You can read the full story of Holocaust survivor Dina Rosenberg Jacobson in this news article at
This quote is from near the end of the article, cited in the link above:
Toward the war’s end, Jacobson said she was among a group of women sent to the gas chamber at Auschwitz, but released after 24 hours. She said in a 1977 interview she believed the camp commander was afraid to carry out more exterminations.
The “camp commander” is not named in the article. This could have been Josef Kramer, or it might have been Rudolf Hoess.
The photo below shows Dr. Josef Mengele on the left, Rudold Hoess in the center and Josef Kramer on the right. Dr. Mengle made the selections for the gas chamer, and the other two men were, at separate times, commandants at Auschwitz
What did the “camp commander” think would happen to him if he carried out more “exterminations”? The extermination [ausrotten] of the Jews had been ordered by Hitler. The camp commander should have been afraid of what would happen to him if he didn’t carry out more “exterminations.” Did he expect mercy from the Allies if he stopped the “exterminations”? His goose was already cooked because he had carried out some “exterminations” already. [Extermination is the Holocaust believers definition of ausrotten. The German definition of ausrotten is “to get rid of.”]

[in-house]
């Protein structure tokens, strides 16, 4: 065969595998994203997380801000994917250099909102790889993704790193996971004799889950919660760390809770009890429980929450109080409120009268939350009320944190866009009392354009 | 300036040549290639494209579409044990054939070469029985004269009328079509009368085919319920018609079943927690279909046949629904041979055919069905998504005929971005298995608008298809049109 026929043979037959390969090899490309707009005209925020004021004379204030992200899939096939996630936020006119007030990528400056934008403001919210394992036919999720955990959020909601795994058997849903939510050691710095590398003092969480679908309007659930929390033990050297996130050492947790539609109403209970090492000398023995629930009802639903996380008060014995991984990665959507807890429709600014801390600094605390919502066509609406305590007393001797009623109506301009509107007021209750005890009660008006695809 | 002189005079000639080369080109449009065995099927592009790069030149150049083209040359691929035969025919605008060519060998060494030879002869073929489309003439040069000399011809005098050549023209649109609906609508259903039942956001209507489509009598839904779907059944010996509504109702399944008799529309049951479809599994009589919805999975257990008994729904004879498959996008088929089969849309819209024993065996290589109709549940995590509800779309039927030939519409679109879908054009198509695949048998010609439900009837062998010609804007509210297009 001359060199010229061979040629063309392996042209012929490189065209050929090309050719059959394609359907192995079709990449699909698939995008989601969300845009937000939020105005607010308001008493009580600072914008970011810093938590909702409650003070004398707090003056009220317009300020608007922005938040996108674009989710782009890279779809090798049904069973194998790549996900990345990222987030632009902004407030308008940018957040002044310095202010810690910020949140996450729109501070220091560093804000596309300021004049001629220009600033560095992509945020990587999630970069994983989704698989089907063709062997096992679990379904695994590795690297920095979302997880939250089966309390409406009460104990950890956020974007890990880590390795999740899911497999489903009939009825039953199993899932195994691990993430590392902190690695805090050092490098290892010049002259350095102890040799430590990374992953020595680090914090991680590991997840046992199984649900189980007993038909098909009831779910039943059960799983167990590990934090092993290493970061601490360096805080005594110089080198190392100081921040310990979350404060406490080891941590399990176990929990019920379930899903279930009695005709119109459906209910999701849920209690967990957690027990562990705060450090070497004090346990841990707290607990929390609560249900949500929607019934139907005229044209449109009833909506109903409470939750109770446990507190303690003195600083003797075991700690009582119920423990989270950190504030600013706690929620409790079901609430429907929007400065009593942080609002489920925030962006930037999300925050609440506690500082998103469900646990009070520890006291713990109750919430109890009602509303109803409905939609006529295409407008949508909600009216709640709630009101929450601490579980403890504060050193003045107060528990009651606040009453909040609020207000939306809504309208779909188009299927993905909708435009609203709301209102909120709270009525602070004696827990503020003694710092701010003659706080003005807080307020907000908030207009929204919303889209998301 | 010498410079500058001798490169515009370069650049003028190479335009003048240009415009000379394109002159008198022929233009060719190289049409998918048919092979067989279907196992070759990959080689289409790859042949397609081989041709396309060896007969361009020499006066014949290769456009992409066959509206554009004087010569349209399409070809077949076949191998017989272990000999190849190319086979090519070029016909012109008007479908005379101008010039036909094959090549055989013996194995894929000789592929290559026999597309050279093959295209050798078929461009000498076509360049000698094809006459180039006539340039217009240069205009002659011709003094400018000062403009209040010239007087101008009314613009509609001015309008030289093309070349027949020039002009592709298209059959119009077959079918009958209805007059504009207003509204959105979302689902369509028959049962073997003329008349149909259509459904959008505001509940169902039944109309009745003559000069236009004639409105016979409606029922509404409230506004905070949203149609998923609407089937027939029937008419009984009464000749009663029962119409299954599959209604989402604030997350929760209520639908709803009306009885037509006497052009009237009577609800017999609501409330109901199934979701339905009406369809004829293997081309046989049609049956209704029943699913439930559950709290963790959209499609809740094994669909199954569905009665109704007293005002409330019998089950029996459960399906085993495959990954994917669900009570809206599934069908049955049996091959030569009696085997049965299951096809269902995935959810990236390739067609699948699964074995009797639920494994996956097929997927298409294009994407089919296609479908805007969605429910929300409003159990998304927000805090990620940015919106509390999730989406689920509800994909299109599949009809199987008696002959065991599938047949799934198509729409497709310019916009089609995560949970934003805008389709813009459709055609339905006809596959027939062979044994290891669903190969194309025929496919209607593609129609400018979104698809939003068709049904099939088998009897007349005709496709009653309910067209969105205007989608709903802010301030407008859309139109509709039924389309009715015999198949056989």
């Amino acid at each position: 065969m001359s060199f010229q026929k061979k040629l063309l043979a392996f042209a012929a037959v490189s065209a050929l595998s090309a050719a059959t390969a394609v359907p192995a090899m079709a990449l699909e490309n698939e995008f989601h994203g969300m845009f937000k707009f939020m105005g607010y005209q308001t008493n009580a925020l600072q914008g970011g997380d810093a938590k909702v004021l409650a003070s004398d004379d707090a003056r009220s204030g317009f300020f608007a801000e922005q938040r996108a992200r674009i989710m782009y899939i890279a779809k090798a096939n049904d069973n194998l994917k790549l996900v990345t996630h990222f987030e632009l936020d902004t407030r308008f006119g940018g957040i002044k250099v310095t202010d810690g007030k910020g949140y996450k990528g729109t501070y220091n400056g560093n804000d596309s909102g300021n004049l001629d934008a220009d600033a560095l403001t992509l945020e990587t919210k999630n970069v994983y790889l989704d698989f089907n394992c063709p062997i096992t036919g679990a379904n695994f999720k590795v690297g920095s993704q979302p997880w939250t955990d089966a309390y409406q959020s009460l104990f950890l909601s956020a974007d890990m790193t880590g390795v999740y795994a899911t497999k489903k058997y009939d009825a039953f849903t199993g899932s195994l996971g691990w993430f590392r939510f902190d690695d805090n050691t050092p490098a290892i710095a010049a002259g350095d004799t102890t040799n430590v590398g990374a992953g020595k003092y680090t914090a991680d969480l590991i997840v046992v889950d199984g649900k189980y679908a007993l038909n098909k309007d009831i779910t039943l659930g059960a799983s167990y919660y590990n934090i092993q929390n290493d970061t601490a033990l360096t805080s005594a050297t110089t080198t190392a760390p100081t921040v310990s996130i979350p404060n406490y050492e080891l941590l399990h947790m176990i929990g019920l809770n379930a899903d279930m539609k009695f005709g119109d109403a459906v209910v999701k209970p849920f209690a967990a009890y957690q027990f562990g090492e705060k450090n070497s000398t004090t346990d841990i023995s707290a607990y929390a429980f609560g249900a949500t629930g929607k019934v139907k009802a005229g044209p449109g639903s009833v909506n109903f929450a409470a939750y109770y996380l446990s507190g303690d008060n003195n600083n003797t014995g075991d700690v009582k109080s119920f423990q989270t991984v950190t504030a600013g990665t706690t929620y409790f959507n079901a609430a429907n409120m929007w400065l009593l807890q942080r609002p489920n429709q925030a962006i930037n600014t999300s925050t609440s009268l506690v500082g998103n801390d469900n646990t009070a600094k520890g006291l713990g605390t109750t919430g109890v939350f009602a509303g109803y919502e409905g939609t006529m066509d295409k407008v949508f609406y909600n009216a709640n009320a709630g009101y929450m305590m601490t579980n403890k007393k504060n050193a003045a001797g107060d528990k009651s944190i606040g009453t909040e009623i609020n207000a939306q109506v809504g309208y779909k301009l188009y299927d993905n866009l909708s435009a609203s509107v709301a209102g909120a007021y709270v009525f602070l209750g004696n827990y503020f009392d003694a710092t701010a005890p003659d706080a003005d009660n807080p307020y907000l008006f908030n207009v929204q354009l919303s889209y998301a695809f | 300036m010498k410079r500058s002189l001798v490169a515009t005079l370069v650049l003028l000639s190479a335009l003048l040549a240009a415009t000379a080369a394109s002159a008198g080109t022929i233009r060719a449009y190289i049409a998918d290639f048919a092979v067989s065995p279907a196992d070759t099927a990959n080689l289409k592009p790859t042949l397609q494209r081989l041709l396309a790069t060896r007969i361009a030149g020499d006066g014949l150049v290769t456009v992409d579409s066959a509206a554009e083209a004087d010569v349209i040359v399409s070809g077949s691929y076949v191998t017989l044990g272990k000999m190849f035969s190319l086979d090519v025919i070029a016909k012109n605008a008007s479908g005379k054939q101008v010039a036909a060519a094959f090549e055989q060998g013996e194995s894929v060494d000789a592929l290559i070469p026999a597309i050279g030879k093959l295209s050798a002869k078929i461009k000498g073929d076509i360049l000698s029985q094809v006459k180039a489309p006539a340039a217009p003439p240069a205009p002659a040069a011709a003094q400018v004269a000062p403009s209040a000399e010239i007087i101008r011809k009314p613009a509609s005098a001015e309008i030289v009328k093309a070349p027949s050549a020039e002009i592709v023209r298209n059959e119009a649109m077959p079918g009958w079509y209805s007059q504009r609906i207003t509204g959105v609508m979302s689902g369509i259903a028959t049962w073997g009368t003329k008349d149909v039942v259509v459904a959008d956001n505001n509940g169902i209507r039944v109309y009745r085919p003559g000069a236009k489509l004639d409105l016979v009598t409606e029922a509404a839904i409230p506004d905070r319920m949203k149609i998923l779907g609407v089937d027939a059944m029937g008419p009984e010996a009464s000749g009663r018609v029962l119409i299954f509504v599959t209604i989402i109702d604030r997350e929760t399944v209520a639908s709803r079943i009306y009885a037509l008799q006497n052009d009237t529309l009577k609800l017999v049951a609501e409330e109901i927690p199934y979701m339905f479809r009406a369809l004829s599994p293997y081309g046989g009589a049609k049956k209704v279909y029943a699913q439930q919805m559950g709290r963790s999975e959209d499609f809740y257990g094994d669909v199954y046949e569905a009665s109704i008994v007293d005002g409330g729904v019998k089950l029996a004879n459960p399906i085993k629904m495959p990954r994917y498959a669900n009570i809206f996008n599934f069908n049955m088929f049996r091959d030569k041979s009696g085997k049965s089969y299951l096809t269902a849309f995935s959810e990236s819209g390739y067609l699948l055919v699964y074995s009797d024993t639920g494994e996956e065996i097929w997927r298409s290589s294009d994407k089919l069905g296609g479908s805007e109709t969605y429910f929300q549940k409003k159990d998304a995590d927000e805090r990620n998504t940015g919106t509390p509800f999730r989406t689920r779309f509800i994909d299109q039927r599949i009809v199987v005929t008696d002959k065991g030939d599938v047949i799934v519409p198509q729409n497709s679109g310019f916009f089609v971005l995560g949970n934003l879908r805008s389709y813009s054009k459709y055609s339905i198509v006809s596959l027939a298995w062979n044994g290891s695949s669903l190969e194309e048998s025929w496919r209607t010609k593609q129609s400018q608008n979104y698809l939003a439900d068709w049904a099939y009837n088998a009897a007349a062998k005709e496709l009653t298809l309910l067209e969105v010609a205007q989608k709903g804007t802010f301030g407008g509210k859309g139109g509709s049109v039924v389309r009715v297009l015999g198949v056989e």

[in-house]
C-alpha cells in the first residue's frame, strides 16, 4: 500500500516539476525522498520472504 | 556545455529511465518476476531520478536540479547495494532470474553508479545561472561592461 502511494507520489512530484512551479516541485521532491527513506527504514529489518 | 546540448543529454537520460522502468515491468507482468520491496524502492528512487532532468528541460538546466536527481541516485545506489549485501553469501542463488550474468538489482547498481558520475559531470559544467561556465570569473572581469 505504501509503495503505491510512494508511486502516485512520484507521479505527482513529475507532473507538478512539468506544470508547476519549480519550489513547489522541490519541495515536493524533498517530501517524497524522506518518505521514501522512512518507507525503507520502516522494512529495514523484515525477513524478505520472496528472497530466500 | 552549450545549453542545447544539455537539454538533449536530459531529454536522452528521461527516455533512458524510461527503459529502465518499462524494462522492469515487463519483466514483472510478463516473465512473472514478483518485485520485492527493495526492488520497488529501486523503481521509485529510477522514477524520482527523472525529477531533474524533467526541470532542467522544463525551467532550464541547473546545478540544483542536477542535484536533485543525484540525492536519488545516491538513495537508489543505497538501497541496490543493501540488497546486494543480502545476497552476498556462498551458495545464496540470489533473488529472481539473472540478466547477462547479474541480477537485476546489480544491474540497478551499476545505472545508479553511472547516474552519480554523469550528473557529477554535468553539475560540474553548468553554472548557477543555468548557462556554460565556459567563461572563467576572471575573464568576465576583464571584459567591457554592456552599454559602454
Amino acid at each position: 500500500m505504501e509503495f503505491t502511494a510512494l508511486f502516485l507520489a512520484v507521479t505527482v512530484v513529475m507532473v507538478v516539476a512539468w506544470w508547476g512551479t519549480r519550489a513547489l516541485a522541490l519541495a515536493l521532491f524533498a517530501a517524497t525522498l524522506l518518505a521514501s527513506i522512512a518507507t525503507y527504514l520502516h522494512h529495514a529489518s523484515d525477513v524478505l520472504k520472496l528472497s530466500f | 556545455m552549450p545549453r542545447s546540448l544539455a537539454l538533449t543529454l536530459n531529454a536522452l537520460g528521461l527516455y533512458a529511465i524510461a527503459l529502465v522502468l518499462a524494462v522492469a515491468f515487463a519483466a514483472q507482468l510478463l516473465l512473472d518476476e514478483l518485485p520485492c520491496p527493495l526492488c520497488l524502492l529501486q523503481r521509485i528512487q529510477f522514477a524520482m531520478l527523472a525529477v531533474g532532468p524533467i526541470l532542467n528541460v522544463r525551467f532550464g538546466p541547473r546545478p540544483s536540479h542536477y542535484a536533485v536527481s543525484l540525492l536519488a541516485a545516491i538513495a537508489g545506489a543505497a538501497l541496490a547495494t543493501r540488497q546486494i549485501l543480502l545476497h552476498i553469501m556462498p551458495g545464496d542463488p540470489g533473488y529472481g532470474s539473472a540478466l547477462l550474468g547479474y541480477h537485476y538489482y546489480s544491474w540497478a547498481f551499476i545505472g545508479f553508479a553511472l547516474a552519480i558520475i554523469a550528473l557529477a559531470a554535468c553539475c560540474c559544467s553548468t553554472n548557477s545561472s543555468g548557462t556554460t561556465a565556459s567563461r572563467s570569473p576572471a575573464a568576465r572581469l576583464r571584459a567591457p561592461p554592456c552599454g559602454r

This quote is also from the article about Dina Rosenberg Jacobson:
Dina Rosenberg Jacobson looks down at [the number tattooed on her arm]. “8-2-7-7-9,” she said, without emotion. “That is the name.”
But not the essence of this Holocaust survivor who, as a young woman seven decades ago, lost nearly all her family and was stripped of her own name and humanity in a concentration camp.
Dina Rosenberg was NOT stripped of her own name. She was given a unique number, that was exclusively her identification, so that she could not be confused with any other young woman with the name Rosenberg, which is a very common name for Jews.
Here is the gist of Dina Rosenberg’s story, as told in the news article: